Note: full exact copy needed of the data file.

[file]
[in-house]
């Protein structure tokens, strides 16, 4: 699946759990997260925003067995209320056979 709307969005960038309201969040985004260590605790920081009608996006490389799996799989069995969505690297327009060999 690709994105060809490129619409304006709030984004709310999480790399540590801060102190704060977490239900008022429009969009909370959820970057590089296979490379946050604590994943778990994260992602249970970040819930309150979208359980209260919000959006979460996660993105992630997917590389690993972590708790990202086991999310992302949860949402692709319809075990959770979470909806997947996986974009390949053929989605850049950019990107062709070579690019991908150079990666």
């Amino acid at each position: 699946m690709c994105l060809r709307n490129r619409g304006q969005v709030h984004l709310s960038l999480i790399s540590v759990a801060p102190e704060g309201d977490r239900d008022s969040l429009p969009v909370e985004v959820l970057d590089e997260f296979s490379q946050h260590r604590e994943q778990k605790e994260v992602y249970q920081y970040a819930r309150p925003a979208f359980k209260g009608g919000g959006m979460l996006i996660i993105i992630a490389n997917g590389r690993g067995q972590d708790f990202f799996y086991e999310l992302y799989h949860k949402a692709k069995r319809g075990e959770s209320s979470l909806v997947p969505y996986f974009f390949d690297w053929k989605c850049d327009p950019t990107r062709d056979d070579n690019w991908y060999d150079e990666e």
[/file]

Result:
[in-house]
């Protein structure tokens, strides 16, 4: 699946759990997260925003067995209320056979 709307969005960038309201969040985004260590605790920081009608996006490389799996799989069995969505690297327009060999 690709994105060809490129619409304006709030984004709310999480790399540590801060102190704060977490239900008022429009969009909370959820970057590089296979490379946050604590994943778990994260992602249970970040819930309150979208359980209260919000959006979460996660993105992630997917590389690993972590708790990202086991999310992302949860949402692709319809075990959770979470909806997947996986974009390949053929989605850049950019990107062709070579690019991908150079990666």
């Amino acid at each position: 699946m690709c994105l060809r709307n490129r619409g304006q969005v709030h984004l709310s960038l999480i790399s540590v759990a801060p102190e704060g309201d977490r239900d008022s969040l429009p969009v909370e985004v959820l970057d590089e997260f296979s490379q946050h260590r604590e994943q778990k605790e994260v992602y249970q920081y970040a819930r309150p925003a979208f359980k209260g009608g919000g959006m979460l996006i996660i993105i992630a490389n997917g590389r690993g067995q972590d708790f990202f799996y086991e999310l992302y799989h949860k949402a692709k069995r319809g075990e959770s209320s979470l909806v997947p969505y996986f974009f390949d690297w053929k989605c850049d327009p950019t990107r062709d056979d070579n690019w991908y060999d150079e990666e």